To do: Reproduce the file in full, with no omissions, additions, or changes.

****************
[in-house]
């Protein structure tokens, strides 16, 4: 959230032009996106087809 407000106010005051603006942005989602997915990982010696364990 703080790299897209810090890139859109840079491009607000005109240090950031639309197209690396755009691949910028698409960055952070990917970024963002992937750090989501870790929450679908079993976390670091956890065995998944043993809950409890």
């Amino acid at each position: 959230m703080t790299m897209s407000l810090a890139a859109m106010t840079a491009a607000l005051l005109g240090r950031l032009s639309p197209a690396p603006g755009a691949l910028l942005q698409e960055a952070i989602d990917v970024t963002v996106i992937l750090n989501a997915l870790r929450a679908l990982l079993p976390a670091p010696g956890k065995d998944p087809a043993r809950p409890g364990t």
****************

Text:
[in-house]
């Protein structure tokens, strides 16, 4: 959230032009996106087809 407000106010005051603006942005989602997915990982010696364990 703080790299897209810090890139859109840079491009607000005109240090950031639309197209690396755009691949910028698409960055952070990917970024963002992937750090989501870790929450679908079993976390670091956890065995998944043993809950409890």
């Amino acid at each position: 959230m703080t790299m897209s407000l810090a890139a859109m106010t840079a491009a607000l005051l005109g240090r950031l032009s639309p197209a690396p603006g755009a691949l910028l942005q698409e960055a952070i989602d990917v970024t963002v996106i992937l750090n989501a997915l870790r929450a679908l990982l079993p976390a670091p010696g956890k065995d998944p087809a043993r809950p409890g364990t």